In 2019, WeWork will also be growing its social impact programs on a national level in addition to its footprint. Recently, WeWork formed a partnership with the Female Founders Alliance, the Tent Partnership for Refugees, to hire 1,500 refugees at WeWork over the next five years. The company's veterans hiring initiative will also be hiring 1,500 veterans over the next five years.

Houstonians can also expect to see new WeWork Labs, WeWork's accelerator concept, around town, as well as the Veterans in Residence third cohort. WeWork's Flatiron School, which is in its downtown Houston location, will see new cohorts and boasts of a 98 percent job rate placement rate. The school alsy awarded $200,000 in scholarship dollars last year.

"Impact for WeWork is about enabling opportunity. We unlock access to thriving workspaces for companies of all sizes that would otherwise be out of reach," Bencosme says in the release. "We help cities like Houston attract top companies and reduce friction for them to put down roots. We're creating synergies and connectivity across the metro region at a level and scale that's never been done before. That's impact.

WeWork recently released its Global Impact Report for 2019, and the research tracked specifics about its Houston membership. Here were some key findings of the study locally:

  • The majority of Houston WeWork members (83 percent) are in the innovation economy, compared to 12% in the region as a whole.
  • When it comes to sustainable commuting, 42 percent of WeWork members walk, bike, or use public transit to go to work.
  • The Houston WeWork economy contributes over $1 billion to the city's GDP — either directly ($480 million) or indirectly ($530 million)
  • WeWork's small and medium-sized member companies in Houston have an average job growth rate of 32 percent (compared to 1 percent for all companies in Houston).
  • In Houston, 58 percent of WeWork members say the organization has helped their company accelerate its growth.
  • While 44 percent of senior roles at U.S. WeWork member companies are held by women, Houston's percentage of female-led companies at WeWork locally is slightly lower at 36 percent.
  • Of WeWork members that are entrepreneurs in Houston, 26 percent are first-time entrepreneurs, and 1 in 20 of the city's first-time entrepreneurs are WeWork members.

It's WeWork Labs' second Texas location — the first opened last fall in Dallas. Courtesy of WeWork

WeWork brings early-stage startup program to downtown Houston

lab work

WeWork is betting on the Bayou City as it plans to open up WeWork Labs in its downtown Houston coworking space. The early-stage program will provide up to 30 startups with mentorship and resources coordinated by its partner organization, Alice, an entrepreneurial digital resource with Texas ties.

"At Alice, our research has shown that entrepreneurs are hungry for guidance that gets into the nitty gritty: 'What next step should I take?' 'How exactly do I go about fundraising?' 'What should my to-do list look like if customer acquisition is my No. 1 goal?'' says Carolyn Rodz, CEO and co-founder of Alice, in a release. "We're really excited to collaborate with WeWork Labs to bring these answers to their members through both programming and online support."

WeWork Labs launches this month in the WeWork Jones Building at 708 Main St. It's the second Texas location — Dallas' location opened last fall. Prices for the program begin at $300 a month for entrepreneurs, and the program does not take equity in the participating startups.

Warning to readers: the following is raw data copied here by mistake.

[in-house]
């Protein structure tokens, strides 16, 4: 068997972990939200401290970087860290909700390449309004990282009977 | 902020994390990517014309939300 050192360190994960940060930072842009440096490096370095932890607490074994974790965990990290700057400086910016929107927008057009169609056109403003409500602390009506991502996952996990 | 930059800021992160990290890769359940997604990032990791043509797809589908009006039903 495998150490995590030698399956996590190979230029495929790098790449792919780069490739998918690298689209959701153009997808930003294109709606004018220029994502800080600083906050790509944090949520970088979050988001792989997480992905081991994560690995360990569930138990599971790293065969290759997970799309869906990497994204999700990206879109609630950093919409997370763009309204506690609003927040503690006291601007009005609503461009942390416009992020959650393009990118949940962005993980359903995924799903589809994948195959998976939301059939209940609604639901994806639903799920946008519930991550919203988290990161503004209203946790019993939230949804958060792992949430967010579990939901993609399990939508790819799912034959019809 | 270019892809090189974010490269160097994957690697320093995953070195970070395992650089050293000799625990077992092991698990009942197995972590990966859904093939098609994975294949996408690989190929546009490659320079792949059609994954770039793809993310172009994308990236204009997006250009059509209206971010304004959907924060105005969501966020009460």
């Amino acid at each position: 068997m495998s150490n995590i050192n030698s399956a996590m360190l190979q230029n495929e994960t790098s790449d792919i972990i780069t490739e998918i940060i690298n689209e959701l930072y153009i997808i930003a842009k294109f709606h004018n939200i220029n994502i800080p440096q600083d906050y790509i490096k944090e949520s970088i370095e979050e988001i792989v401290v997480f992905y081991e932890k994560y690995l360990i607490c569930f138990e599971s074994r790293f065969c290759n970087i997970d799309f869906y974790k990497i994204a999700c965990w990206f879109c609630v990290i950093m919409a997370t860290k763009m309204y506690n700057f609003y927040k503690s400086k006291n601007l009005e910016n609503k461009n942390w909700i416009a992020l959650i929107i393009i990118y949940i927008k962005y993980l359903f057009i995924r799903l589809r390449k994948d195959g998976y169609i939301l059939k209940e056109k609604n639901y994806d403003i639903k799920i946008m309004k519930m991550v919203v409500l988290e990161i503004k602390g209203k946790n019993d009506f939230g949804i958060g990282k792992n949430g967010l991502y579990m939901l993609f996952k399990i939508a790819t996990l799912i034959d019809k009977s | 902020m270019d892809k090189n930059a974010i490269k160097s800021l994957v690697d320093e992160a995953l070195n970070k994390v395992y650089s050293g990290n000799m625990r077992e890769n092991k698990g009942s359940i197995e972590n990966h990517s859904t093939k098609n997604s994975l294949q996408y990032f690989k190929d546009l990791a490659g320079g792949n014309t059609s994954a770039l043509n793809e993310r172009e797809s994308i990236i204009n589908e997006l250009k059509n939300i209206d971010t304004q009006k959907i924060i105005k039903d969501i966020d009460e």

Leading the program is Labs Manager Carlos Estrada and WeWork Managing Director Emily Keeton — both have long careers in innovation and startups across the country. Keeton was among the original founders of Station Houston and is based in Houston. A Houston native, Estrada most recently launched Roots Venture Group, which focused on growing startups within the agricultural and rural industries.

"As the fourth largest city, Houston is in a unique position to launch high-impact startups," Estrada says in the release. "We see WeWork Labs in Houston as a tremendous platform for innovation, as our founder-focused approach to supporting early-stage startups will nurture and accelerate the work of entrepreneurs to scale their solutions to today's biggest challenges. We look forward to growing our community here and bringing together key players across the region to drive innovation throughout Houston, the state of Texas, and beyond."

WeWork Labs launched around a year ago and now has over 30 locations worldwide. The program hopes to connect the dots for startups and the corporate world by providing education, mentorship, and a global network. The downtown Houston location will operate alongside WeWork's Veterans in Residence program and the Flatiron School campus.

"We are incredibly honored to have WeWork Labs join our community to support an already growing network of startups within the city of Houston," says Nathan Lenahan, WeWork's general manager for Texas, in the release. "Housing WeWork Labs with both our Flatiron School campus and Veterans in Residence program is a true testament to the innovative community we strive to create within our spaces. We are thrilled to expand on our commitment to Houston and its entrepreneurs and can't wait to see the impact we can have together on it's diverse community."

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5 Houston entrepreneurs to know this Veterans Day

American heroes

Over a quarter of a million United States military veterans call Houston home, and that number is growing.

"Houston has the second largest and fastest growing veteran population in the country," says Reda Hicks, a Houston entrepreneur and military spouse herself. "That's a very significant chunk of our city to share an affinity, and it's not something Houston has talked about."